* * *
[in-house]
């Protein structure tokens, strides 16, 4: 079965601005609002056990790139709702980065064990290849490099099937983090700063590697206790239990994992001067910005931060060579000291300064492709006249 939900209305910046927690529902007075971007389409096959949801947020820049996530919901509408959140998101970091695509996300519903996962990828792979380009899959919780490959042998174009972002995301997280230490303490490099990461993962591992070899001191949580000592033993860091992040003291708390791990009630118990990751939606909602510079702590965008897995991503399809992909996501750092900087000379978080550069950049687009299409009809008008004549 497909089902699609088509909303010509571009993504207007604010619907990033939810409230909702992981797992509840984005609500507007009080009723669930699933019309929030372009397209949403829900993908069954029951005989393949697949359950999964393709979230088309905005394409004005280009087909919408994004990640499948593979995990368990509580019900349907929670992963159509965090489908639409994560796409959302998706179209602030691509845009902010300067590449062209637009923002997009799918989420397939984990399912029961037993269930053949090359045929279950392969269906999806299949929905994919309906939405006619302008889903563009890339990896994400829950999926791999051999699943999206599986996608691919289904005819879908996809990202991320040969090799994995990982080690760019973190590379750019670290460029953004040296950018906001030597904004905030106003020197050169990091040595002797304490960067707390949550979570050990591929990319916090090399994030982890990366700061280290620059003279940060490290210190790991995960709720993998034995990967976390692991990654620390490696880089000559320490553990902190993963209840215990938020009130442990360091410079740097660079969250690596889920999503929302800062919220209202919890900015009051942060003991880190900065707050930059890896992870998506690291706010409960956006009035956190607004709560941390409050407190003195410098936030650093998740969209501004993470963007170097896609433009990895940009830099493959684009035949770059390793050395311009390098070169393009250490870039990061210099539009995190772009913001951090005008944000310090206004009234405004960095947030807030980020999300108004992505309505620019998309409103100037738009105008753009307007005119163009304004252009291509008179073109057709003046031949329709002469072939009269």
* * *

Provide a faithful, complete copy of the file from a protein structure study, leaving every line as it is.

[in-house]
């Protein structure tokens, strides 16, 4: 079965601005609002056990790139709702980065064990290849490099099937983090700063590697206790239990994992001067910005931060060579000291300064492709006249 939900209305910046927690529902007075971007389409096959949801947020820049996530919901509408959140998101970091695509996300519903996962990828792979380009899959919780490959042998174009972002995301997280230490303490490099990461993962591992070899001191949580000592033993860091992040003291708390791990009630118990990751939606909602510079702590965008897995991503399809992909996501750092900087000379978080550069950049687009299409009809008008004549 497909089902699609088509909303010509571009993504207007604010619907990033939810409230909702992981797992509840984005609500507007009080009723669930699933019309929030372009397209949403829900993908069954029951005989393949697949359950999964393709979230088309905005394409004005280009087909919408994004990640499948593979995990368990509580019900349907929670992963159509965090489908639409994560796409959302998706179209602030691509845009902010300067590449062209637009923002997009799918989420397939984990399912029961037993269930053949090359045929279950392969269906999806299949929905994919309906939405006619302008889903563009890339990896994400829950999926791999051999699943999206599986996608691919289904005819879908996809990202991320040969090799994995990982080690760019973190590379750019670290460029953004040296950018906001030597904004905030106003020197050169990091040595002797304490960067707390949550979570050990591929990319916090090399994030982890990366700061280290620059003279940060490290210190790991995960709720993998034995990967976390692991990654620390490696880089000559320490553990902190993963209840215990938020009130442990360091410079740097660079969250690596889920999503929302800062919220209202919890900015009051942060003991880190900065707050930059890896992870998506690291706010409960956006009035956190607004709560941390409050407190003195410098936030650093998740969209501004993470963007170097896609433009990895940009830099493959684009035949770059390793050395311009390098070169393009250490870039990061210099539009995190772009913001951090005008944000310090206004009234405004960095947030807030980020999300108004992505309505620019998309409103100037738009105008753009307007005119163009304004252009291509008179073109057709003046031949329709002469072939009269």